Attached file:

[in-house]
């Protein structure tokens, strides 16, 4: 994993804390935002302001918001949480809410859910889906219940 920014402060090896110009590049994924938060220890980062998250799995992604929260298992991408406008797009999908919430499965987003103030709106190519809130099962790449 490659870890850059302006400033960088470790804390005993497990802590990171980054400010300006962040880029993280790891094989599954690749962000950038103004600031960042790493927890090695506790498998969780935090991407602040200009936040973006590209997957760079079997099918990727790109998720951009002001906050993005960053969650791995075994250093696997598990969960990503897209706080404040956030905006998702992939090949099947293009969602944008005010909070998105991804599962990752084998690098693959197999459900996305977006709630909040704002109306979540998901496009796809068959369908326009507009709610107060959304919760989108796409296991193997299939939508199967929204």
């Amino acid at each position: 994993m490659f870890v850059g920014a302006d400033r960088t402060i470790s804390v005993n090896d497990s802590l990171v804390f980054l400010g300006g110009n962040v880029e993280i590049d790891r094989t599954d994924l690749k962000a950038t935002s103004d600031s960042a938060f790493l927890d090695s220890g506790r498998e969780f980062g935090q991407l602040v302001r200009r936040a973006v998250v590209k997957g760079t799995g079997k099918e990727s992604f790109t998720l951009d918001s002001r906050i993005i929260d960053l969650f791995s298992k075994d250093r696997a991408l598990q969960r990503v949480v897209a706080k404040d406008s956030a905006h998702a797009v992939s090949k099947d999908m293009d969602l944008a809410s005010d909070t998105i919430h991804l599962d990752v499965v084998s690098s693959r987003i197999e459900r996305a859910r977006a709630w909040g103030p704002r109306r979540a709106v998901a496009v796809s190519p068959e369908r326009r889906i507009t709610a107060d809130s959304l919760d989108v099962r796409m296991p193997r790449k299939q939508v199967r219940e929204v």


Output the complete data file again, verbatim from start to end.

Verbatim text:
[in-house]
């Protein structure tokens, strides 16, 4: 994993804390935002302001918001949480809410859910889906219940 920014402060090896110009590049994924938060220890980062998250799995992604929260298992991408406008797009999908919430499965987003103030709106190519809130099962790449 490659870890850059302006400033960088470790804390005993497990802590990171980054400010300006962040880029993280790891094989599954690749962000950038103004600031960042790493927890090695506790498998969780935090991407602040200009936040973006590209997957760079079997099918990727790109998720951009002001906050993005960053969650791995075994250093696997598990969960990503897209706080404040956030905006998702992939090949099947293009969602944008005010909070998105991804599962990752084998690098693959197999459900996305977006709630909040704002109306979540998901496009796809068959369908326009507009709610107060959304919760989108796409296991193997299939939508199967929204």
């Amino acid at each position: 994993m490659f870890v850059g920014a302006d400033r960088t402060i470790s804390v005993n090896d497990s802590l990171v804390f980054l400010g300006g110009n962040v880029e993280i590049d790891r094989t599954d994924l690749k962000a950038t935002s103004d600031s960042a938060f790493l927890d090695s220890g506790r498998e969780f980062g935090q991407l602040v302001r200009r936040a973006v998250v590209k997957g760079t799995g079997k099918e990727s992604f790109t998720l951009d918001s002001r906050i993005i929260d960053l969650f791995s298992k075994d250093r696997a991408l598990q969960r990503v949480v897209a706080k404040d406008s956030a905006h998702a797009v992939s090949k099947d999908m293009d969602l944008a809410s005010d909070t998105i919430h991804l599962d990752v499965v084998s690098s693959r987003i197999e459900r996305a859910r977006a709630w909040g103030p704002r109306r979540a709106v998901a496009v796809s190519p068959e369908r326009r889906i507009t709610a107060d809130s959304l919760d989108v099962r796409m296991p193997r790449k299939q939508v199967r219940e929204v």